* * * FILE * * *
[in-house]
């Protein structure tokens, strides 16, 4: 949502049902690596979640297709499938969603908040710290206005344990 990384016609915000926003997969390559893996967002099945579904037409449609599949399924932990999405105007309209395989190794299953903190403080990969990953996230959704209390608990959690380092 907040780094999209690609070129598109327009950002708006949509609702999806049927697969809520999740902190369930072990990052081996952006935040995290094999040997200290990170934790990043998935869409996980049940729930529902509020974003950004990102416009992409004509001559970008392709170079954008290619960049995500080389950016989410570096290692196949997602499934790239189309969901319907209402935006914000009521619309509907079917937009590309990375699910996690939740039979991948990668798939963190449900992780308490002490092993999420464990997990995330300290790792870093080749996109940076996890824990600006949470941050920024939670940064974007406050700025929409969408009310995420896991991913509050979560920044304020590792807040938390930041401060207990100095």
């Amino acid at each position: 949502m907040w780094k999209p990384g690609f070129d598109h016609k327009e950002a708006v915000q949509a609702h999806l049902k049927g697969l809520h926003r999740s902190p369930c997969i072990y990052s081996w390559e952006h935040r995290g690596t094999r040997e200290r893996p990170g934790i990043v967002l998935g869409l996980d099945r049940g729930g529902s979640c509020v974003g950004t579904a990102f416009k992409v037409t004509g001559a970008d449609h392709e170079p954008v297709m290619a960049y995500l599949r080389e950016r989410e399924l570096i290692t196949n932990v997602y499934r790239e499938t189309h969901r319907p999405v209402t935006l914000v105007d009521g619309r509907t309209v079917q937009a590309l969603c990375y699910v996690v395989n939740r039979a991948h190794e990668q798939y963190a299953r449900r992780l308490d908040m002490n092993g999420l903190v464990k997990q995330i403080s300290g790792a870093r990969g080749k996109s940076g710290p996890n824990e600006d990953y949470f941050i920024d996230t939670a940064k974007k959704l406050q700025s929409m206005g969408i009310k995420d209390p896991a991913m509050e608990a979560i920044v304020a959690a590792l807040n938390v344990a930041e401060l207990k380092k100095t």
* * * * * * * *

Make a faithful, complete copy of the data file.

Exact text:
[in-house]
């Protein structure tokens, strides 16, 4: 949502049902690596979640297709499938969603908040710290206005344990 990384016609915000926003997969390559893996967002099945579904037409449609599949399924932990999405105007309209395989190794299953903190403080990969990953996230959704209390608990959690380092 907040780094999209690609070129598109327009950002708006949509609702999806049927697969809520999740902190369930072990990052081996952006935040995290094999040997200290990170934790990043998935869409996980049940729930529902509020974003950004990102416009992409004509001559970008392709170079954008290619960049995500080389950016989410570096290692196949997602499934790239189309969901319907209402935006914000009521619309509907079917937009590309990375699910996690939740039979991948990668798939963190449900992780308490002490092993999420464990997990995330300290790792870093080749996109940076996890824990600006949470941050920024939670940064974007406050700025929409969408009310995420896991991913509050979560920044304020590792807040938390930041401060207990100095």
């Amino acid at each position: 949502m907040w780094k999209p990384g690609f070129d598109h016609k327009e950002a708006v915000q949509a609702h999806l049902k049927g697969l809520h926003r999740s902190p369930c997969i072990y990052s081996w390559e952006h935040r995290g690596t094999r040997e200290r893996p990170g934790i990043v967002l998935g869409l996980d099945r049940g729930g529902s979640c509020v974003g950004t579904a990102f416009k992409v037409t004509g001559a970008d449609h392709e170079p954008v297709m290619a960049y995500l599949r080389e950016r989410e399924l570096i290692t196949n932990v997602y499934r790239e499938t189309h969901r319907p999405v209402t935006l914000v105007d009521g619309r509907t309209v079917q937009a590309l969603c990375y699910v996690v395989n939740r039979a991948h190794e990668q798939y963190a299953r449900r992780l308490d908040m002490n092993g999420l903190v464990k997990q995330i403080s300290g790792a870093r990969g080749k996109s940076g710290p996890n824990e600006d990953y949470f941050i920024d996230t939670a940064k974007k959704l406050q700025s929409m206005g969408i009310k995420d209390p896991a991913m509050e608990a979560i920044v304020a959690a590792l807040n938390v344990a930041e401060l207990k380092k100095t």